First, when it comes to calculating metered changes in energy consumption, data cleaning is half (or more) of the battle. Rules around issues like data sufficiency, interpolation, and weather station assignment can result in very different input data sets and thus generate quite different results. The CalTRACK process defines data cleaning explicitly (here), and Recurve provides a certificate that tests for compliance on each building included (here). If you don’t start with the same data, then your modeling is rather beside the point.
Second, the EVO test is designed to allow so called “black box” models to compare themselves to transparent models. Early results suggest that proprietary testers have been unwilling to reveal themselves (or uninterested in the test). Thus far, the anonymous models submitted have performed rather poorly. But even if they had performed well, in the real-world of meter-based performance, model transparency and reproducibility is a key acceptance criteria--a criteria made more critical as real money is often on the line, based on the results. As we learned in middle school math, you have to show your work to get credit.
Third, while EVO, LBNL and collaborators deserve credit for assimilating this initial 387-building data set, in order to set a standard bar for commercial buildings globally, the test must be expanded dramatically to cover more building types and climate zones and should differentiate performance for different classes.
Recurve recommends that models should be tested against real-world out-of-sample datasets based on a sample (or population) of buildings that have similar use types and locations as those for which the model will be deployed. The test should be expanded to include methods for data cleaning and eligibility and the handling of outlier buildings.
This type of out-of-sample testing can significantly improve model performance. For example, many of the improvements introduced in CalTRACK 2.0 were based on results from testing the CalTRACK 1.0 and OpenEEmeter on monthly data for over 50 million California meters. Open source collaboration where testing results are made transparent also drives significant modeling improvements through collaboration. (Learn more here.)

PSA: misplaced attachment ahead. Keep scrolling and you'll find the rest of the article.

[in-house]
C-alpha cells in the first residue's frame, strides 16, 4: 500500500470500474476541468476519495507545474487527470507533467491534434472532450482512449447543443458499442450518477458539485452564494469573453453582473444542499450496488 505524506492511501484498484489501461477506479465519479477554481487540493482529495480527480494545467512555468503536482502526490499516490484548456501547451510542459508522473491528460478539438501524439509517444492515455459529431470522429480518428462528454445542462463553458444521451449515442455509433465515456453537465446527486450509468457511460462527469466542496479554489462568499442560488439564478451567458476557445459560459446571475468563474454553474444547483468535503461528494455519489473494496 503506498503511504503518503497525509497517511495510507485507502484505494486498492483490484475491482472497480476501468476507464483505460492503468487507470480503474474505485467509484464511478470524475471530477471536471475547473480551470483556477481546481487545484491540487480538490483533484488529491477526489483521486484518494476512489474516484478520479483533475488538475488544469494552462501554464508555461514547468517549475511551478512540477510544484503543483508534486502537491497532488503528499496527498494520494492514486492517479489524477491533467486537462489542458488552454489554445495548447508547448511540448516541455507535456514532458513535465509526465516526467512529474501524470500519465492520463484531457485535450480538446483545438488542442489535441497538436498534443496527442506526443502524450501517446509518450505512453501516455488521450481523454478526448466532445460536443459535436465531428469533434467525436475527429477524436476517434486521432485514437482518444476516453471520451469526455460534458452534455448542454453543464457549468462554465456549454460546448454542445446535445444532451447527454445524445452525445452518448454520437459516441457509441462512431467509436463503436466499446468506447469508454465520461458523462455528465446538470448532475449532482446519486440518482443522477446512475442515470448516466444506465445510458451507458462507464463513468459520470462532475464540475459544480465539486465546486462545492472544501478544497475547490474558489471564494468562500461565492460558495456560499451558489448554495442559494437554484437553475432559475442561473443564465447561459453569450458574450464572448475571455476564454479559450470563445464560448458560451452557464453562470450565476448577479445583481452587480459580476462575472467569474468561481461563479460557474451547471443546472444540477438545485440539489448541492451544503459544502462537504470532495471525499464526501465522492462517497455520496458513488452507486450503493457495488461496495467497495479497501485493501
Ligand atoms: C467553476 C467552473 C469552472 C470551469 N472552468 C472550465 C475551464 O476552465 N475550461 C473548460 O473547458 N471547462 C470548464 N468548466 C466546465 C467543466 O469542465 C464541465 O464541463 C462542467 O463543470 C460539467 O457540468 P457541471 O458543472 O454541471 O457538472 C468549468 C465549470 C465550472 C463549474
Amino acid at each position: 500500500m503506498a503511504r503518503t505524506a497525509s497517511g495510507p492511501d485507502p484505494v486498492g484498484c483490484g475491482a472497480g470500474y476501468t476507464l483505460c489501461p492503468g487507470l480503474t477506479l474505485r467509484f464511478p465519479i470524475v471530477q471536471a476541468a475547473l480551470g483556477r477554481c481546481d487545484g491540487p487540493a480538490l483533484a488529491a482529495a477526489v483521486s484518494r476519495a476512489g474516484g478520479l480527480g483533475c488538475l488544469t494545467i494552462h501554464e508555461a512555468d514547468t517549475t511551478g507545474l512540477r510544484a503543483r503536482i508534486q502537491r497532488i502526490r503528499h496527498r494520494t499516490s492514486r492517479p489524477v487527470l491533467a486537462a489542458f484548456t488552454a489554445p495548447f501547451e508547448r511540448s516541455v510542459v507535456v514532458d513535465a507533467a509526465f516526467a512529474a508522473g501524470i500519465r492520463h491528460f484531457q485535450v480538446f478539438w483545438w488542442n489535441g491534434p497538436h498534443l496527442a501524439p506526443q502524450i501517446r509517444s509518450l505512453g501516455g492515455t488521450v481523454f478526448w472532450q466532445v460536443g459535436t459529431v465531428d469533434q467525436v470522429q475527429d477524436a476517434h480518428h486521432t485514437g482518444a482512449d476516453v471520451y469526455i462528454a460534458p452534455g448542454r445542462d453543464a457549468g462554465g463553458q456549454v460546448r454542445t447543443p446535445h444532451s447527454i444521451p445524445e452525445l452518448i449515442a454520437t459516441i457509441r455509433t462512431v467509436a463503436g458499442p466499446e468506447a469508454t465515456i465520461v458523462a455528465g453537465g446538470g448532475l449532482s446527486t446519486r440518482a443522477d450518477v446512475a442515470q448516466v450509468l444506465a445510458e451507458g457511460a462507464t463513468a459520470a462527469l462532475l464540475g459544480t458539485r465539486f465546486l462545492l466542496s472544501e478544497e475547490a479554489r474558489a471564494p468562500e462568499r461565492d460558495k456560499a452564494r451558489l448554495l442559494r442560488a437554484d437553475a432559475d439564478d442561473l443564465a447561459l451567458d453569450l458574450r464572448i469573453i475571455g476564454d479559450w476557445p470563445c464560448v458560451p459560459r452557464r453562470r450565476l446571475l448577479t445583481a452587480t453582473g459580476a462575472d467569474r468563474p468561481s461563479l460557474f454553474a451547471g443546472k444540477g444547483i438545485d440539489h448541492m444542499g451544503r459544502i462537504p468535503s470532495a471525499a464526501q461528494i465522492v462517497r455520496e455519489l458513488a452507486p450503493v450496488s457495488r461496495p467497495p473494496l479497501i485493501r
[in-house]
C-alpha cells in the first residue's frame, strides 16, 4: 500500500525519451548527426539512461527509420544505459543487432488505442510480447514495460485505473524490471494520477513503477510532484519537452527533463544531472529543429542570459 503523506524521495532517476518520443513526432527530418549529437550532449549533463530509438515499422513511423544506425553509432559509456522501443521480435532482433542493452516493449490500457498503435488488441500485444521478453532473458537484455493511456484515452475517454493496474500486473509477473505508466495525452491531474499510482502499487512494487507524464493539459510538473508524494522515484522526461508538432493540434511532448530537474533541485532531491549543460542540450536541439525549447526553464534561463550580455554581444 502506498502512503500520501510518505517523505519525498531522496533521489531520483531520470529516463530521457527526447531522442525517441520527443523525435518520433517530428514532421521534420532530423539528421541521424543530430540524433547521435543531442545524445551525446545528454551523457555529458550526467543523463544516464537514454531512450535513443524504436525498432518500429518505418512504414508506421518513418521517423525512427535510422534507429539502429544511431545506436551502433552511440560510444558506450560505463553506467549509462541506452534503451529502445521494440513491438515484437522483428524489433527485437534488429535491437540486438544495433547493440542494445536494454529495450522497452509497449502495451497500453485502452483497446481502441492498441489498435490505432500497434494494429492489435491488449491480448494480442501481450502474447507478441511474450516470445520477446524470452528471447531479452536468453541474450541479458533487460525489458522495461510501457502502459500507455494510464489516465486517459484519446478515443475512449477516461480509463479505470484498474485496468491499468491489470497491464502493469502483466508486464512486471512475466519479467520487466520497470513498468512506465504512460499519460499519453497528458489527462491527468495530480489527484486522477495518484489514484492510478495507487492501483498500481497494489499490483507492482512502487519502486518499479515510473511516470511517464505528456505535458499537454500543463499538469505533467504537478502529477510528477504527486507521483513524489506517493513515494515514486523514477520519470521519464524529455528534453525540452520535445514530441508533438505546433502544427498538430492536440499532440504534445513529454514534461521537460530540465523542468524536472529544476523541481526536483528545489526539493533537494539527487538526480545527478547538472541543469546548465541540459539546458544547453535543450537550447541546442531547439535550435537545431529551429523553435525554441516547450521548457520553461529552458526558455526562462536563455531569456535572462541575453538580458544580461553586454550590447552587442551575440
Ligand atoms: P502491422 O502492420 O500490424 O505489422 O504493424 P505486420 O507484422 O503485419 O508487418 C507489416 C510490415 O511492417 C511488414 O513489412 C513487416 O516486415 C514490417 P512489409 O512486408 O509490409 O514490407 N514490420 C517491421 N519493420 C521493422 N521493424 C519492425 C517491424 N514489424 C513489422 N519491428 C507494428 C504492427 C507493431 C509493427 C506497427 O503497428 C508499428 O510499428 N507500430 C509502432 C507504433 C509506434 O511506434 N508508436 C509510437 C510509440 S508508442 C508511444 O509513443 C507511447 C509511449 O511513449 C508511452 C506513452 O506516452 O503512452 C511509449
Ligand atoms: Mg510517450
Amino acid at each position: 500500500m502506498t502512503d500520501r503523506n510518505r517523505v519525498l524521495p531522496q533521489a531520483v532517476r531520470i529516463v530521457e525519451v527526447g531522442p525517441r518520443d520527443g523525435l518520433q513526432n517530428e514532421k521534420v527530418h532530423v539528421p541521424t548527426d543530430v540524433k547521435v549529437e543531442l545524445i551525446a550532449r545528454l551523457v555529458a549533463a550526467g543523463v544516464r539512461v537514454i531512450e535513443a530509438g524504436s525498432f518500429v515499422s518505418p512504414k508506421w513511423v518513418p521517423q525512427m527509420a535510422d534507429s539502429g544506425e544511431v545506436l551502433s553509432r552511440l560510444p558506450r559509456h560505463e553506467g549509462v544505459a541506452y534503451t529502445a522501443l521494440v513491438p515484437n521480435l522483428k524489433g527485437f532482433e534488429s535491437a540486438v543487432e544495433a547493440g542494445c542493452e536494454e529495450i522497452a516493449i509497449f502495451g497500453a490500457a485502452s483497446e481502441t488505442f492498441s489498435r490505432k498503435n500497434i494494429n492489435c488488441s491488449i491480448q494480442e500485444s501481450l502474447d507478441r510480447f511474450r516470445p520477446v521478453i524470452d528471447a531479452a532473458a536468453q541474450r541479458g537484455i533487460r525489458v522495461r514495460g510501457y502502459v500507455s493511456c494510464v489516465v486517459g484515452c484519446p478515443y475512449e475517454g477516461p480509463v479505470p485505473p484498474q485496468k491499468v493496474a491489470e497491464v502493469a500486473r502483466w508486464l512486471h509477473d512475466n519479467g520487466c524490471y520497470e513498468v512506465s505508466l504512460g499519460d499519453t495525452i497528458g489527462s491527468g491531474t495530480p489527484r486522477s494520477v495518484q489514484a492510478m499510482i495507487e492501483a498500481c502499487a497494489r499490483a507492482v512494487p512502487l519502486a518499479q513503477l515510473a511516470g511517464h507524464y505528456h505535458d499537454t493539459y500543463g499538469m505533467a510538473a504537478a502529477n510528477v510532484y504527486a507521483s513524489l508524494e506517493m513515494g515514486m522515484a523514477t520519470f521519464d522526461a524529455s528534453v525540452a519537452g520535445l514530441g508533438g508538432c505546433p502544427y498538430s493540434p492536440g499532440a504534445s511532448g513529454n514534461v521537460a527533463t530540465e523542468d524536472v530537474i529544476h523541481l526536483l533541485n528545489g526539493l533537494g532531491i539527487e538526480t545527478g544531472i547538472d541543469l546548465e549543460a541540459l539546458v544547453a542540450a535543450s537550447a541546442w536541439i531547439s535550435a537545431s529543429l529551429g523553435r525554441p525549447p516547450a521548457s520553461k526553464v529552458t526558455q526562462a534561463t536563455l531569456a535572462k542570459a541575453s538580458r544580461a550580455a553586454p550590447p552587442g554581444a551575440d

However, a one time test on a small sample of buildings, based on data that has already been cleaned and scrubbed of outliers, should not be confused with a certificate of “goodness” for any model, including CalTRACK or the OpenEEmeter.
Open Source is a better path forward for this industry.
Rather than continuing down the path of equivalency for disparate models and tools, Recurve believes the entire industry would benefit from collaboration on methods and code that supports the goal of scalability of EE as a resource, rather than the proprietary interest of software companies.
We invite all stakeholders to work together on the public CalTRACK Methods process to drive continuous improvement of the methods and jointly develop the OpenEEmeter Open Source implementation of these methods housed in the Linux Foundation (LF Energy).
Measurement cannot be owned by any entity and is where standard setting started. For efficiency to scale and engage markets and utility procurement, measurement must be open, transparent, reproducible, and free to all parties.
The efficiency industry wins when we stop struggling to justify software companies’ sunk costs and instead collaborate on consensus methods and open source code so everyone can be confident in their answers with nothing to hide.
Want to learn more about open source M&V for efficiency, procurement, and demand flexibility? Contact us.